Datasets Recognizing the value of open datasets to the general advancement of ML and related fields of research, we continue to grow our collection of open source datasets and resources and expand our global index of open datasets in Google Dataset Search. This year, we have released a number of datasets and tools across a range of research areas:
Wikipedia-based Image Text dataset for multimodal multilingual ML
Research Community Interaction To realize our goal for a more robust and comprehensive understanding of ML and related technologies, we actively engage with the broader research community. In 2021, we published over 750 papers, nearly 600 of which were presented at leading research conferences. Google Research sponsored over 150 conferences, and Google researchers contributed directly by serving on program committees and organizing workshops, tutorials and numerous other activities aimed at collectively advancing the field. To learn more about our contributions to some of the larger research conferences this year, please see our recent conference blog posts. In addition, we hosted 19 virtual workshops (like the 2021 Quantum Summer Symposium), which allowed us to further engage with the academic community by generating new ideas and directions for the research field and advancing research initiatives.
In 2021, Google Research also directly supported external research with $59M in funding, including $23M through Research programs to faculty and students, and $20M in university partnerships and outreach. This past year, we introduced new funding and collaboration programs that support academics all over the world who are doing high impact research. We funded 86 early career faculty through our Research Scholar Program to support general advancements in science, and funded 34 faculty through our Award for Inclusion Research Program who are doing research in areas like accessibility, algorithmic fairness, higher education and collaboration, and participatory ML. In addition to the research we are funding, we welcomed 85 faculty and post-docs, globally, through our Visiting Researcher program, to come to Google and partner with us on exciting ideas and shared research challenges. We also selected a group of 74 incredibly talented PhD student researchers to receive Google PhD Fellowships and mentorship as they conduct their research.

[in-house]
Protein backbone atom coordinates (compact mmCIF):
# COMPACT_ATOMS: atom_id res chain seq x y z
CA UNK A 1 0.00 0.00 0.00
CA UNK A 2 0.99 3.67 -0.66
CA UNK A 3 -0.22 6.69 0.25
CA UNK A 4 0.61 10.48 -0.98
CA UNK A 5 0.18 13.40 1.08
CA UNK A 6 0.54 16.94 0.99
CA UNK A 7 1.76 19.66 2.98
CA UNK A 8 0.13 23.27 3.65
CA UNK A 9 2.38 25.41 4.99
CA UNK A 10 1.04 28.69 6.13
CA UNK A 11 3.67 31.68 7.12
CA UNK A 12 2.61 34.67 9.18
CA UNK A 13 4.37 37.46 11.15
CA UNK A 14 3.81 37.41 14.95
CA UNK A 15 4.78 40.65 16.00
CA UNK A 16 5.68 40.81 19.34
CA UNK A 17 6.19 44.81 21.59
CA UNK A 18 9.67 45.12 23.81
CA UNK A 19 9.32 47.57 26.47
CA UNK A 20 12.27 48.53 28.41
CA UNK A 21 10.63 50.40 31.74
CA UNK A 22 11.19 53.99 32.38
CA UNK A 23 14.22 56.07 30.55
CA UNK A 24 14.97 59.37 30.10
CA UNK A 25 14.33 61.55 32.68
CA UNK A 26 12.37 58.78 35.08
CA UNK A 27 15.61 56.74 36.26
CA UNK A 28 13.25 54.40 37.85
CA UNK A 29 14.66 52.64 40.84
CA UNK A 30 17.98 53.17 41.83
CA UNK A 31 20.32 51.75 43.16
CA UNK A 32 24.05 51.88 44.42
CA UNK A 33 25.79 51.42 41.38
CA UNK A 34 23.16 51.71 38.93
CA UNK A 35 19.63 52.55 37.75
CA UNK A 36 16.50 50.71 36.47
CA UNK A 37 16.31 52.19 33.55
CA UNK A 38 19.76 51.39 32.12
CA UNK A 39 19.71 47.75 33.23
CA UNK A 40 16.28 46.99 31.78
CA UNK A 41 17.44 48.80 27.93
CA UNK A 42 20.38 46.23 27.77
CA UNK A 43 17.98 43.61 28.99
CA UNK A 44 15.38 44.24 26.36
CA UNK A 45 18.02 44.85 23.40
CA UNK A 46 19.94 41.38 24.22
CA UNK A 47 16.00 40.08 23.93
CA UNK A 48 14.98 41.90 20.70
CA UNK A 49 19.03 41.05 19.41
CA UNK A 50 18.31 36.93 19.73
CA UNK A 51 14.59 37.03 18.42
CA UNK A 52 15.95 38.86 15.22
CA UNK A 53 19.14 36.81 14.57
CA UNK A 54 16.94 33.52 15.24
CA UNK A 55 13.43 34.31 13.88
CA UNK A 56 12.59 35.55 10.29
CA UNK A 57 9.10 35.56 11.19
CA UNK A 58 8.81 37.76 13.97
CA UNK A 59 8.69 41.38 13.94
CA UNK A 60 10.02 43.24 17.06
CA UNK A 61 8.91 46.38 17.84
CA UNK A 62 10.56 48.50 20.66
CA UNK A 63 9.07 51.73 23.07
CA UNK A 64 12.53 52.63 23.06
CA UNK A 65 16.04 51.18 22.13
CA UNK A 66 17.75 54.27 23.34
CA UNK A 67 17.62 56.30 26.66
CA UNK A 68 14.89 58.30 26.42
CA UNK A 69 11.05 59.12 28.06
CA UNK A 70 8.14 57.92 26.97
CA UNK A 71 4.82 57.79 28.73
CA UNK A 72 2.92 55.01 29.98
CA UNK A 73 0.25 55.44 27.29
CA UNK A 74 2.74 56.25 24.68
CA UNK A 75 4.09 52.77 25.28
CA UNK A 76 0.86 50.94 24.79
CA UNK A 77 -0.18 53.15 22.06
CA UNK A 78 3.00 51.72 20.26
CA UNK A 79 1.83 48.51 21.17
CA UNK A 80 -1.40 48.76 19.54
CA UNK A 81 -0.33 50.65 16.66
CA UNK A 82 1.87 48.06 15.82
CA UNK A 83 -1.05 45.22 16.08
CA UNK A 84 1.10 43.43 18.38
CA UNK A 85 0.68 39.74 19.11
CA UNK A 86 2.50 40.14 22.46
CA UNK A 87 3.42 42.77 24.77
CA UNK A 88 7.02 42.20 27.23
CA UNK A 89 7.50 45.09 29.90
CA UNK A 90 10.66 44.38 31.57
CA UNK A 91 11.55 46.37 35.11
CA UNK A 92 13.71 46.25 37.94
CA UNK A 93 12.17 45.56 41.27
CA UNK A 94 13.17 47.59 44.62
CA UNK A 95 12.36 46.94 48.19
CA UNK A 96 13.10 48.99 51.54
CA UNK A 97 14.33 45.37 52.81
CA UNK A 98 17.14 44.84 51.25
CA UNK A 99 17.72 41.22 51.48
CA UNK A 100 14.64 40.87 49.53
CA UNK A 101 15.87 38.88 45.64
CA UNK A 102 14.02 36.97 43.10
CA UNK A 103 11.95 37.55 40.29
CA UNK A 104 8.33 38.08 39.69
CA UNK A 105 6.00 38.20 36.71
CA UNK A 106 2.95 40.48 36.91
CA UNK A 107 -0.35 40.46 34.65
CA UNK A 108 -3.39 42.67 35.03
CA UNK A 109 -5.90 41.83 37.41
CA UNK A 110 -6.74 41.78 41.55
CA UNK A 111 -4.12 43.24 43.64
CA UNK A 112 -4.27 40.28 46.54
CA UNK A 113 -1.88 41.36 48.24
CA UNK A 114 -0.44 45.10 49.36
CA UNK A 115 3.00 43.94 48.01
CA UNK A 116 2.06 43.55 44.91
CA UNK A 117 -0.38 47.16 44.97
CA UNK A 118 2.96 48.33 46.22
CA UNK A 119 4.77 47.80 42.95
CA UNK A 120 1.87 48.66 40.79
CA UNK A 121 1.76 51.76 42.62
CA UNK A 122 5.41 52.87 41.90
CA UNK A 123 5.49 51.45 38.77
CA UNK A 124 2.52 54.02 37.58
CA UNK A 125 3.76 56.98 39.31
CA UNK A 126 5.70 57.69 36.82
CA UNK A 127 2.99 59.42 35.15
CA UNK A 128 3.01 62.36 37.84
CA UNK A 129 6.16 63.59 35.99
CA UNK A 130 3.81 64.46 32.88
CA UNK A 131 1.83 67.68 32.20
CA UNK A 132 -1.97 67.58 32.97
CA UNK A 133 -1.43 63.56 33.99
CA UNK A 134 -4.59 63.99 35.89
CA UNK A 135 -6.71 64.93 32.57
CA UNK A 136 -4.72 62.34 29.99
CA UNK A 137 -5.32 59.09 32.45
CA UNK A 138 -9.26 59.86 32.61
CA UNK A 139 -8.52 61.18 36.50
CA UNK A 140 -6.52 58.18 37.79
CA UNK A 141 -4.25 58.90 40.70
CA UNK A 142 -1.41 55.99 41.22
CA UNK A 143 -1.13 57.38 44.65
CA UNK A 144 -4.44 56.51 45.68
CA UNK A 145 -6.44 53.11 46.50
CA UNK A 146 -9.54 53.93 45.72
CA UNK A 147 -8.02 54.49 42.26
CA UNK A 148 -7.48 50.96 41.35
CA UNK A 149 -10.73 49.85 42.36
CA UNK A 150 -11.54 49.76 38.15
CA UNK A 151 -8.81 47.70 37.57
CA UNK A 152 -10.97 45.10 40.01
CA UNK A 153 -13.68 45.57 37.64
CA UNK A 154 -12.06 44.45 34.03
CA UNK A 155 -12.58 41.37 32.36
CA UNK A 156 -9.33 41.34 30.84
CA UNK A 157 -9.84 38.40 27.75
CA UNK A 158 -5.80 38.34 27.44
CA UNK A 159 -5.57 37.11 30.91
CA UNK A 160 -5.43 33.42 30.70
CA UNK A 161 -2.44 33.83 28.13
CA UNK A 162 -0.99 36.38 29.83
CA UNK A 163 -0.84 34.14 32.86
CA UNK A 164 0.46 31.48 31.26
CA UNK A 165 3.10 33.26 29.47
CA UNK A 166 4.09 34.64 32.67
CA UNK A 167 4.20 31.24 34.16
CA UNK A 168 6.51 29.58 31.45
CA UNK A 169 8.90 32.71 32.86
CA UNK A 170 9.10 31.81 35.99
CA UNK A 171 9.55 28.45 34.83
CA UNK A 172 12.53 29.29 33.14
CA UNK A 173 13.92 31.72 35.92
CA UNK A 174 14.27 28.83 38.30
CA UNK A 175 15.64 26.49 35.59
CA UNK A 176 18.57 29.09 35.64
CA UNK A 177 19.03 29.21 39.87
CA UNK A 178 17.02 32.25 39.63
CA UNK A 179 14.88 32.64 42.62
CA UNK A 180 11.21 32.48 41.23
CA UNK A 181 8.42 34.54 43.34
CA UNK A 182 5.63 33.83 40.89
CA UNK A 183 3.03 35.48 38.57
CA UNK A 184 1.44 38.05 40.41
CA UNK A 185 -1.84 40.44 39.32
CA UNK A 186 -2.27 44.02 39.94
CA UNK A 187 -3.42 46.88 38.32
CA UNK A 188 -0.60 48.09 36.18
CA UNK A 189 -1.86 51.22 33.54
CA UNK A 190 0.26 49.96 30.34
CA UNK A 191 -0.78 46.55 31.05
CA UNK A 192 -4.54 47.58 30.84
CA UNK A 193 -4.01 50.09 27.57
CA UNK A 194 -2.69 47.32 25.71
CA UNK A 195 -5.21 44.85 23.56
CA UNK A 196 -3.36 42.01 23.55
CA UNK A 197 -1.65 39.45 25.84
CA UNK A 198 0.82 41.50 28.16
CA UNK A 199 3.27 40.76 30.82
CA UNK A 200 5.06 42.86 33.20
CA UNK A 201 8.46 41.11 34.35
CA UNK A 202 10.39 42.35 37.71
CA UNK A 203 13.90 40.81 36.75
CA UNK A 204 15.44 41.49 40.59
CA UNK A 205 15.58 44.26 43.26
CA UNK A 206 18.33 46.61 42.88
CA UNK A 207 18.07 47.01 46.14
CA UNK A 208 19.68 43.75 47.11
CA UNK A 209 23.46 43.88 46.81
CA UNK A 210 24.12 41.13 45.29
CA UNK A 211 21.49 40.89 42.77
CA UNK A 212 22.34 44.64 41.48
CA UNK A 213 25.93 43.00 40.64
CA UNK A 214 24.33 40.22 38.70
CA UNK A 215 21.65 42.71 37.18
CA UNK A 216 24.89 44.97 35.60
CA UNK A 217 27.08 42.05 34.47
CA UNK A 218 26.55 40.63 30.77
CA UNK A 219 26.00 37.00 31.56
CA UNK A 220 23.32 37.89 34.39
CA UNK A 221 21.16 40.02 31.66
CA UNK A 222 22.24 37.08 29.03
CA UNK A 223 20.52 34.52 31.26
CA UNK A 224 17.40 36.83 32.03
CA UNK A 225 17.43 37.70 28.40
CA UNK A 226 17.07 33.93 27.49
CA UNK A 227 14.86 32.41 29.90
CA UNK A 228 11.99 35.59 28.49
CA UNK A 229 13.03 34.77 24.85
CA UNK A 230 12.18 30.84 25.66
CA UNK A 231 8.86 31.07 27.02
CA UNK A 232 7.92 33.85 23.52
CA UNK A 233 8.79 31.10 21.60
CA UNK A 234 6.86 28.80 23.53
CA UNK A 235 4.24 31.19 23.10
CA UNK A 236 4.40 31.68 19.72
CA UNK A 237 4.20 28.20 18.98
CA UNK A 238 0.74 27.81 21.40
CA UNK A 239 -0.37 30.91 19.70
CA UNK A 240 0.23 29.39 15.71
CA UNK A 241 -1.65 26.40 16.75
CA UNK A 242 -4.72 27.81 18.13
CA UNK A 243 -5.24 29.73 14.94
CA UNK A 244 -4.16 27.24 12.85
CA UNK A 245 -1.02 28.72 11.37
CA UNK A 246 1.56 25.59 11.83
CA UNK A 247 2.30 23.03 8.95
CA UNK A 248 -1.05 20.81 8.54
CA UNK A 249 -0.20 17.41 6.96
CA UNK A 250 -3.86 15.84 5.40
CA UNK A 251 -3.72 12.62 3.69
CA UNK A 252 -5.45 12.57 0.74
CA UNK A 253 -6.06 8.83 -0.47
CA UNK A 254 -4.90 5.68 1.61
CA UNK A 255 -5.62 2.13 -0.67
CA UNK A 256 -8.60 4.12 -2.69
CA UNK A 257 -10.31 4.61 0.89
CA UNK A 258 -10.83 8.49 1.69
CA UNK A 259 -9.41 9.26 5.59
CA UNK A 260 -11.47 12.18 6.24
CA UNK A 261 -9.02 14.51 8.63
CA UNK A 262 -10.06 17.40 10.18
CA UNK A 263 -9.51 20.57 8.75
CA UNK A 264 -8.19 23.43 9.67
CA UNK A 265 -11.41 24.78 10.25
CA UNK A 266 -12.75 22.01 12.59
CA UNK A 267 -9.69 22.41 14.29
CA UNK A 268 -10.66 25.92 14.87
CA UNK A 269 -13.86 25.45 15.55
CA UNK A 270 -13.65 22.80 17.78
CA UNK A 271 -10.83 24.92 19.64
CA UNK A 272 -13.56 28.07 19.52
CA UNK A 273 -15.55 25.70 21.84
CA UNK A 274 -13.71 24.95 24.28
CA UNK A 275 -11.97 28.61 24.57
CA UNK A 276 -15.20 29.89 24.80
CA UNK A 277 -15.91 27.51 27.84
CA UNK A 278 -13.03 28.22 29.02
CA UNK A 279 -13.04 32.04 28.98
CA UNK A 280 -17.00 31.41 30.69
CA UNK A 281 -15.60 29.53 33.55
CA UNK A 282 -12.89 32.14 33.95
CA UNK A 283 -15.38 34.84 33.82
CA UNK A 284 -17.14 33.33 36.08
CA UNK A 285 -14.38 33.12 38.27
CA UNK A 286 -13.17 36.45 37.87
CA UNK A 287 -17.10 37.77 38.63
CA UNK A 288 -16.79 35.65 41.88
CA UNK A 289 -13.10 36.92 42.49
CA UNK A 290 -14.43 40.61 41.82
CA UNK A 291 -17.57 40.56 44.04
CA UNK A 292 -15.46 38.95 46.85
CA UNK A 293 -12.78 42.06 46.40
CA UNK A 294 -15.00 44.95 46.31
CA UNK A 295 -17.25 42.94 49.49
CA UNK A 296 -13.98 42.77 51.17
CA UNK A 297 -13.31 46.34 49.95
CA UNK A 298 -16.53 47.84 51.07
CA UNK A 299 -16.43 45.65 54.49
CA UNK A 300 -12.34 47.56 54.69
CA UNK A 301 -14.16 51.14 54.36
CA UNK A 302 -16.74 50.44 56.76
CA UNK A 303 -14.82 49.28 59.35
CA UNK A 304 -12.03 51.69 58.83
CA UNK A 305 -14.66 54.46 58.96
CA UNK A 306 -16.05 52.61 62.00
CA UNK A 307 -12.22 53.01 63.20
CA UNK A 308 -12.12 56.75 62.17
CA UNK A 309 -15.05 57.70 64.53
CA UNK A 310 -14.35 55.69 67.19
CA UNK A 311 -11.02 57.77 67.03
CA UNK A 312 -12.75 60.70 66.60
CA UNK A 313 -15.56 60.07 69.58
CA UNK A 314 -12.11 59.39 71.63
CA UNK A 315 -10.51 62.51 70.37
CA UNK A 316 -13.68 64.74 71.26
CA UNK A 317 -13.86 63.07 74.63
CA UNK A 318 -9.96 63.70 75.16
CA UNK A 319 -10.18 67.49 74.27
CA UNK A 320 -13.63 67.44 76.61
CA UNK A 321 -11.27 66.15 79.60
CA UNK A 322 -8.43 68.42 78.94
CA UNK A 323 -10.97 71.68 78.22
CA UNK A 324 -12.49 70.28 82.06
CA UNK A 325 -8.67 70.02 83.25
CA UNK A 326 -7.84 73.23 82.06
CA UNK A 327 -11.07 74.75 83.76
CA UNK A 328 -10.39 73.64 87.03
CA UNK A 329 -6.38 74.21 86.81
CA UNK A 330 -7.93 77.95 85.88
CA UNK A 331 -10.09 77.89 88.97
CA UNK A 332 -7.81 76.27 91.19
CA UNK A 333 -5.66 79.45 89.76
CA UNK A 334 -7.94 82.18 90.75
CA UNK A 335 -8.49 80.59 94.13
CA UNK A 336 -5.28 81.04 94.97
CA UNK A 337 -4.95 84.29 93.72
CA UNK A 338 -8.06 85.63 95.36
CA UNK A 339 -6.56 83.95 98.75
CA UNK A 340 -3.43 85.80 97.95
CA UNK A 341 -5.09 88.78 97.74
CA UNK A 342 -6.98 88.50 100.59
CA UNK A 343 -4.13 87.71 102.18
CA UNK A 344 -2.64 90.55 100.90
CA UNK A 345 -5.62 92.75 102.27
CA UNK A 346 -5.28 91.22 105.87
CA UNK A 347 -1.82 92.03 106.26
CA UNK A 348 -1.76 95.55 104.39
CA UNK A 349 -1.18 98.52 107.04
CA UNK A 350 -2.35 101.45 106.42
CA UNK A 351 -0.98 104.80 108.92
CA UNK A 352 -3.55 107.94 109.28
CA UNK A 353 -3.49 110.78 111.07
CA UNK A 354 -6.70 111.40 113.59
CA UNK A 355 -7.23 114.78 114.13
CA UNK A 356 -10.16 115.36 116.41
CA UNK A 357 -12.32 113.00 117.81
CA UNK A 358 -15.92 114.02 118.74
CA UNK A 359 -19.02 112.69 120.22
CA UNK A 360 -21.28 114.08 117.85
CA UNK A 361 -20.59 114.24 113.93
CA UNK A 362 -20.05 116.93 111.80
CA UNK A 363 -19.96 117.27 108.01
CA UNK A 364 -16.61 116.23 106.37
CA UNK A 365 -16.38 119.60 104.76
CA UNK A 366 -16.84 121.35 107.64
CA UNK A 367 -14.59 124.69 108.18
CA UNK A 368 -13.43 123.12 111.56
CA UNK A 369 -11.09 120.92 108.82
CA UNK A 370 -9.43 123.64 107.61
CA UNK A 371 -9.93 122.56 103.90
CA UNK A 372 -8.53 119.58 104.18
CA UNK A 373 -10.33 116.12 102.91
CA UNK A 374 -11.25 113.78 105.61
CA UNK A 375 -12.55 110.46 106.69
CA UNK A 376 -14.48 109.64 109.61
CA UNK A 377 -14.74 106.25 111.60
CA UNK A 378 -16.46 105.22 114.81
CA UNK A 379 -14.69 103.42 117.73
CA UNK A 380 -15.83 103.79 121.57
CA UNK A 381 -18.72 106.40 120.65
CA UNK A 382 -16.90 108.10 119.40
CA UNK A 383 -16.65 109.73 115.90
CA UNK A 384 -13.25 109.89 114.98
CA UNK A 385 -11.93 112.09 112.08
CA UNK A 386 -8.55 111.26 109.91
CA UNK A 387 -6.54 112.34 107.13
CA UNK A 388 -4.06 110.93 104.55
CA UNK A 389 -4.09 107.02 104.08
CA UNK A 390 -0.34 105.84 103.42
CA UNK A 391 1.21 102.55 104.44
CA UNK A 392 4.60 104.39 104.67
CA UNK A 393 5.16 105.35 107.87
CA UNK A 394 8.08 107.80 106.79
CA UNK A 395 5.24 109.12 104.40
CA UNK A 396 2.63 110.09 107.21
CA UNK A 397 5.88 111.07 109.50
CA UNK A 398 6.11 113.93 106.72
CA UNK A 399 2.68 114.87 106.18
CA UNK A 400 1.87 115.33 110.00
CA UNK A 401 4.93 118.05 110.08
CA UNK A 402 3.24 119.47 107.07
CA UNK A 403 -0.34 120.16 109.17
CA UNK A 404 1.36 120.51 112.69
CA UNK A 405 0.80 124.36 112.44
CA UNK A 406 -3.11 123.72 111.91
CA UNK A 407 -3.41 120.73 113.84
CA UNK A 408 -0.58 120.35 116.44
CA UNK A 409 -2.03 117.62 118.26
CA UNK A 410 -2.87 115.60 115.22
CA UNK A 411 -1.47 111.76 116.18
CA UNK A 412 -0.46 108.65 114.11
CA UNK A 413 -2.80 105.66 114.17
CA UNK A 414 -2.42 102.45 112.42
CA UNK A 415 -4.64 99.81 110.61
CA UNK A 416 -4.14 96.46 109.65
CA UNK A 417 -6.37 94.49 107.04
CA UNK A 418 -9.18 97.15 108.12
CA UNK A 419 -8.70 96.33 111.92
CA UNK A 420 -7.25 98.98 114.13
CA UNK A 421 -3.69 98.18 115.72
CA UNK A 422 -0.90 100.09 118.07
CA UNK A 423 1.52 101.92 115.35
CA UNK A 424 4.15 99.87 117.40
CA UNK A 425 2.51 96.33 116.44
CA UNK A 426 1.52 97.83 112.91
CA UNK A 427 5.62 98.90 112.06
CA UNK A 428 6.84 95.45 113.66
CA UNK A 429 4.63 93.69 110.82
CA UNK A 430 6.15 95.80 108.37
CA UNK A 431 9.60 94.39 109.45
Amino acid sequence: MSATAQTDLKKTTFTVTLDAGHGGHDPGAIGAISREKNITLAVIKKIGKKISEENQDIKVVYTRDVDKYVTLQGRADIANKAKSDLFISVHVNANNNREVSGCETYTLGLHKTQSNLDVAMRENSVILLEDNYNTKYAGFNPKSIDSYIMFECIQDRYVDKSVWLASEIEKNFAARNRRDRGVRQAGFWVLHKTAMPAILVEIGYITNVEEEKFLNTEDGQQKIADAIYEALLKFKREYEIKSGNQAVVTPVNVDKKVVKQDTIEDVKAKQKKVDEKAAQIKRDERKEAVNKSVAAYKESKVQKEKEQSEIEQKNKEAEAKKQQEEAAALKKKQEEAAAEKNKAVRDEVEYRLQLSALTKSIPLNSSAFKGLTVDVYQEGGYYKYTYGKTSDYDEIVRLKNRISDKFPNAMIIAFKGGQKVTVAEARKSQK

As part of our ongoing racial equity commitments, making computer science (CS) research more inclusive continues to be a top priority for us. In 2021, we continued expanding our efforts to increase the diversity of Ph.D. graduates in computing. For example, the CS Research Mentorship Program (CSRMP), an initiative by Google Research to support students from historically marginalized groups (HMGs) in computing research pathways, graduated 590 mentees, 83% of whom self-identified as part of an HMG, who were supported by 194 Google mentors — our largest group to date! In October, we welcomed 35 institutions globally leading the way to engage 3,400+ students in computing research as part of the 2021 exploreCSR cohort. Since 2018, this program has provided faculty with funding, community, evaluation and connections to Google researchers in order to introduce students from HMGs to the world of CS research. We are excited to expand this program to more international locations in 2022.
Other Work In writing these retrospectives, I try to focus on new research work that has happened (mostly) in the past year while also looking ahead. In past years’ retrospectives, I’ve tried to be more comprehensive, but this time I thought it could be more interesting to focus on just a few themes. We’ve also done great work in many other research areas that don’t fit neatly into these themes. If you’re interested, I encourage you to check out our research publications by area below or by year (and if you’re interested in quantum computing, our Quantum team recently wrote a retrospective of their work in 2021):
Conclusion Research is often a multi-year journey to real-world impact. Early stage research work that happened a few years ago is now having a dramatic impact on Google’s products and across the world. Investments in ML hardware accelerators like TPUs and in software frameworks like TensorFlow and JAX have borne fruit. ML models are increasingly prevalent in many different products and features at Google because their power and ease of expression streamline experimentation and productionization of ML models in performance-critical environments. Research into model architectures to create Seq2Seq, Inception, EfficientNet, and Transformer or algorithmic research like batch normalization and distillation is driving progress in the fields of language understanding, vision, speech, and others. Basic capabilities like better language and visual understanding and speech recognition can be transformational, and as a result, these sorts of models are widely deployed for a wide variety of problems in many of our products including Search, Assistant, Ads, Cloud, Gmail, Maps, YouTube, Workspace, Android, Pixel, Nest, and Translate.